T.E.D., Jayson James
Genre: YA, LGBT (G)
Length: 284 pages
Purchase At: amazon.com
“I have no idea what to write about.”
Like Tim, who is quoted above, I have no idea what to write about approaching T.E.D. I can honestly say that this is a unique book, with an interesting take on the multiple POV idea. The official blurb is just below and should give you a quick idea about this unusual novel.
TIM is being bullied. No one in high school wants to be known as a tattle-tale and to do so would only make things rougher for him. The repercussions would most likely make him an outcast, and without any friends.
ERIC is frustrated with life. His parents are overbearing and if they ever knew the person he really was, they would throw him out of their house. His friends are not much better, they only like him when he is who they expect him to be.
DELSIN is gay and ready to come out. Unfortunately, life at home is on the brink of falling apart with his parents constant fighting. Admitting the truth could bring his whole world crashing down around him.
Each of these three needs to decide whether the risks of being honest about who they are outweighs the importance of being true to themselves. This could mean ruining life as each of them knows it. Maybe it is better to remain miserable in order to play it safe. On the other hand, doing nothing doesn’t seem to working either.
Using multiple POVs is nothing new in literature, but in T.E.D. the use goes to a whole new plane for me. Each chapter is structured the same way, giving us insights from Tim, Eric and Deslin. Each is written in it’s own unique way; Tim’s being in the form of a diary, and the others in entirely separate third-person threads.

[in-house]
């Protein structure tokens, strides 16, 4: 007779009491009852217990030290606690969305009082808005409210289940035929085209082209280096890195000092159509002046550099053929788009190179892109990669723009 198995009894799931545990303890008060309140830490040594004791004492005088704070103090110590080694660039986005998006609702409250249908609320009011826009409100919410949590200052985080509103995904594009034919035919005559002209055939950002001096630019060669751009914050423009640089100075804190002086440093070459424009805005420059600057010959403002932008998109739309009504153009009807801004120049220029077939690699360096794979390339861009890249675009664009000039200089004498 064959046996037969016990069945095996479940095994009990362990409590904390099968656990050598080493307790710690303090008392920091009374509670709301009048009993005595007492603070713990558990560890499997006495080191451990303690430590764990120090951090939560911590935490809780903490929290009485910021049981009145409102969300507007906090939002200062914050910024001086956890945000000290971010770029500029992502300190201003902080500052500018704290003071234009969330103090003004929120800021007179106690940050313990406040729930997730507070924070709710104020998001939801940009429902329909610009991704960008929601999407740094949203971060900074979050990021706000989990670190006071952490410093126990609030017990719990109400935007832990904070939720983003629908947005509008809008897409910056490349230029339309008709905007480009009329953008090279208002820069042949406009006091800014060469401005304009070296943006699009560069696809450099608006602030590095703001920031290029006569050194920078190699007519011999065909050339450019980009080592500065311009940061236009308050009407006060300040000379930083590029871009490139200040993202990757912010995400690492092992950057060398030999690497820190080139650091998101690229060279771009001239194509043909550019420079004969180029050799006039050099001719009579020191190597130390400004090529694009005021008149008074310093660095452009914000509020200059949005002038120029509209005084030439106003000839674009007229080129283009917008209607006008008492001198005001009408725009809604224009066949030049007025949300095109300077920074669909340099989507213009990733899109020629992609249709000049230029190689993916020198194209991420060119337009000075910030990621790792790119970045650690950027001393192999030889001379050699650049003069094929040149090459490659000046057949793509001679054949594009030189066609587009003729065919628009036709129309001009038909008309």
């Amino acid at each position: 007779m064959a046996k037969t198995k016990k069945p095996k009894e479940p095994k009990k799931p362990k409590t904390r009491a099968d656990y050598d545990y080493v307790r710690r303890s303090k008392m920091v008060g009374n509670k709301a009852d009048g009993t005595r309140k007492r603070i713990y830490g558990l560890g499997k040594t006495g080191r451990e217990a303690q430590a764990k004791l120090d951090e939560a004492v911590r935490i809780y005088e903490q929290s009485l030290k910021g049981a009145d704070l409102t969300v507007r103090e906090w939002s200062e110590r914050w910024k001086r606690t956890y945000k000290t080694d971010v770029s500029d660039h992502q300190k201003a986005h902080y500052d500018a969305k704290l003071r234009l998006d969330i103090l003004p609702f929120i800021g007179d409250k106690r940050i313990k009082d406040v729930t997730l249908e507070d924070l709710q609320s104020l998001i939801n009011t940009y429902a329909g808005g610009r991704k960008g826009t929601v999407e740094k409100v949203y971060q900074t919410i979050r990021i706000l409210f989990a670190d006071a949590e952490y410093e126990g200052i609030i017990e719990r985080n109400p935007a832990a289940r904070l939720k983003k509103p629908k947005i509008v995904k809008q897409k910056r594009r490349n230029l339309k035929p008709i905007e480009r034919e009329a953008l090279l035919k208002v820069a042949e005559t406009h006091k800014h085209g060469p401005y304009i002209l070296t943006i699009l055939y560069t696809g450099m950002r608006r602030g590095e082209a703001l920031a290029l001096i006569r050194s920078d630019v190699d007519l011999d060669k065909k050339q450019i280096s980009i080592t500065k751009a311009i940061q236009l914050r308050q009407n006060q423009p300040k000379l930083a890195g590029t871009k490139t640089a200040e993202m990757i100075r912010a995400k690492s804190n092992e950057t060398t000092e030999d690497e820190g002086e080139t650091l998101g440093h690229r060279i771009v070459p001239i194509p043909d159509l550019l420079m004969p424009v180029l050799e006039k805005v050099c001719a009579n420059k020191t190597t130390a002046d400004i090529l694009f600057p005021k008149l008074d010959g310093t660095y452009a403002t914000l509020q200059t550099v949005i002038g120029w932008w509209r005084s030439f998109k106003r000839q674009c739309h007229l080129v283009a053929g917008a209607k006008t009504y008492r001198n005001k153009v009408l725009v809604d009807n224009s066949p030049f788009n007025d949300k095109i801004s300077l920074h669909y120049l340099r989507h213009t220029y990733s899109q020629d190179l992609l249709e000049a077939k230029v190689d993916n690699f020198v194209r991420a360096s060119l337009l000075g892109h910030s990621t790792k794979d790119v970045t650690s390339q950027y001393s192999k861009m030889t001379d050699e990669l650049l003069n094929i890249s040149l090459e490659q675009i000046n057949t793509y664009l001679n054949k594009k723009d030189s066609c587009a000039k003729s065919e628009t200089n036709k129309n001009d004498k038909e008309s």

Despite each thread being unique they slowly twist and turn around each other, forming a beautiful and insightful story when taken in together. This, in turn, kept the book well paced and easy to read; I kept wanting to turn the page, to find out what was going to happen to these three boys next.
Real, Relatable Characters
The characters themselves, especially Eric and Deslin, paint a picture of what it’s like to live in a place like Chandler, which has a ‘small town mentality’. All three characters suffer from abuse hurled their way because of their sexual preference and, unfortunately, that’s exactly what many teens face when they to school. When you’re alone this torment can be overwhelming – the main characters can certainly feel this growing, and they keep living their closeted lives.
N.O.T. S.O. T.E.R.R.I.F.I.C
In this text Tim’s section are the most insightful and the most detailed; as such, they are also the most difficult to comprehend. To be quite blunt, my main problem with this book is that for the majority of his sections Tim comes across as an whiny, immature 10 year old with his dialogue. Occasionally there will be insights and sections where he feels much more mature, but these are overshadowed by the former issue. However, the actions do not match the words, so to speak – while Tim’s acts and deeds make him seem like a mature 15 year old, his dialogue just does not match this.
There is also a number of editing errors in T.E.D., nothing more that a final line edit would’ve picked up. I won’t dwell on it too much, but it’s definitely something that should be mentioned.
T.E.D. is a good story, but falls short of being called great. As I said at the beginning of this review I believe that there is a unique feel to this book and, amongst the crowd of coming out high school novels, this is definitely a plus. The flaws described above did bring it down in my books, but overall I think it’s a novel worth any readers time.
“I hope you both know you mean a lot to me too.”
A copy of this book was provided by the author in return for an honest review.